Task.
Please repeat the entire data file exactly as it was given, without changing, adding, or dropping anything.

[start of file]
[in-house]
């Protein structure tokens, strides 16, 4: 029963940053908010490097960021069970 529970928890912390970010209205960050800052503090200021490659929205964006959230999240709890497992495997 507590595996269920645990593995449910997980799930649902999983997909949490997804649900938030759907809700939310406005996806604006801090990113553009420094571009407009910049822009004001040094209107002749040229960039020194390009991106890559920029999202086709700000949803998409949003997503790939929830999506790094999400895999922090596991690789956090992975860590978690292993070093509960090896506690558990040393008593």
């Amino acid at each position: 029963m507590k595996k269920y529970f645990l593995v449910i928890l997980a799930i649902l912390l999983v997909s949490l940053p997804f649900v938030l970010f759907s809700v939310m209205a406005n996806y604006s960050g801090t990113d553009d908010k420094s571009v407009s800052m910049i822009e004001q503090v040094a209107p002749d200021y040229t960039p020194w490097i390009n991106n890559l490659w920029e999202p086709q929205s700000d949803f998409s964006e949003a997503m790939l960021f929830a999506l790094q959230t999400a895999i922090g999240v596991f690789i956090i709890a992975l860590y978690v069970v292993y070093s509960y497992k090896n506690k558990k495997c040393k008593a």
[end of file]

[in-house]
């Protein structure tokens, strides 16, 4: 029963940053908010490097960021069970 529970928890912390970010209205960050800052503090200021490659929205964006959230999240709890497992495997 507590595996269920645990593995449910997980799930649902999983997909949490997804649900938030759907809700939310406005996806604006801090990113553009420094571009407009910049822009004001040094209107002749040229960039020194390009991106890559920029999202086709700000949803998409949003997503790939929830999506790094999400895999922090596991690789956090992975860590978690292993070093509960090896506690558990040393008593």
């Amino acid at each position: 029963m507590k595996k269920y529970f645990l593995v449910i928890l997980a799930i649902l912390l999983v997909s949490l940053p997804f649900v938030l970010f759907s809700v939310m209205a406005n996806y604006s960050g801090t990113d553009d908010k420094s571009v407009s800052m910049i822009e004001q503090v040094a209107p002749d200021y040229t960039p020194w490097i390009n991106n890559l490659w920029e999202p086709q929205s700000d949803f998409s964006e949003a997503m790939l960021f929830a999506l790094q959230t999400a895999i922090g999240v596991f690789i956090i709890a992975l860590y978690v069970v292993y070093s509960y497992k090896n506690k558990k495997c040393k008593a």